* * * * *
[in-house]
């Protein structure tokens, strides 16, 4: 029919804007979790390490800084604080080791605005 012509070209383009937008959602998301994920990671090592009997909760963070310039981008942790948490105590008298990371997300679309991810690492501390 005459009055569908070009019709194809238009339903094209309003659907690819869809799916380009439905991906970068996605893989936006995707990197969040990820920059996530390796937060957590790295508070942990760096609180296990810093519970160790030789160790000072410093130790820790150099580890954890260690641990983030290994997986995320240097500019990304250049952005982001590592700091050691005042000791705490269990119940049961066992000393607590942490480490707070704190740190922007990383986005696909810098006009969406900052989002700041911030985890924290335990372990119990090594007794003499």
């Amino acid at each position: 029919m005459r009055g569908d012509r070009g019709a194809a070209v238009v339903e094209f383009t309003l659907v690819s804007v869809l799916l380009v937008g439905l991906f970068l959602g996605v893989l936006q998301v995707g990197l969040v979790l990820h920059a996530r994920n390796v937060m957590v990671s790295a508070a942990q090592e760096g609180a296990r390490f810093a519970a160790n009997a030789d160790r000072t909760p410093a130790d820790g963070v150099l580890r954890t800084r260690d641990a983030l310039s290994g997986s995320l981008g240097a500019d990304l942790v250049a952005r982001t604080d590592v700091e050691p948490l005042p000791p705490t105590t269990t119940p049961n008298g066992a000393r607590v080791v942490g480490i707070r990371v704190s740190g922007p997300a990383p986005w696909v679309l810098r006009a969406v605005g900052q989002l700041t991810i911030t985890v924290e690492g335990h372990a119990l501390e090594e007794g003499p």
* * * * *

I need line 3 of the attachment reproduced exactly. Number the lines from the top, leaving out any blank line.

């Amino acid at each position: 029919m005459r009055g569908d012509r070009g019709a194809a070209v238009v339903e094209f383009t309003l659907v690819s804007v869809l799916l380009v937008g439905l991906f970068l959602g996605v893989l936006q998301v995707g990197l969040v979790l990820h920059a996530r994920n390796v937060m957590v990671s790295a508070a942990q090592e760096g609180a296990r390490f810093a519970a160790n009997a030789d160790r000072t909760p410093a130790d820790g963070v150099l580890r954890t800084r260690d641990a983030l310039s290994g997986s995320l981008g240097a500019d990304l942790v250049a952005r982001t604080d590592v700091e050691p948490l005042p000791p705490t105590t269990t119940p049961n008298g066992a000393r607590v080791v942490g480490i707070r990371v704190s740190g922007p997300a990383p986005w696909v679309l810098r006009a969406v605005g900052q989002l700041t991810i911030t985890v924290e690492g335990h372990a119990l501390e090594e007794g003499p």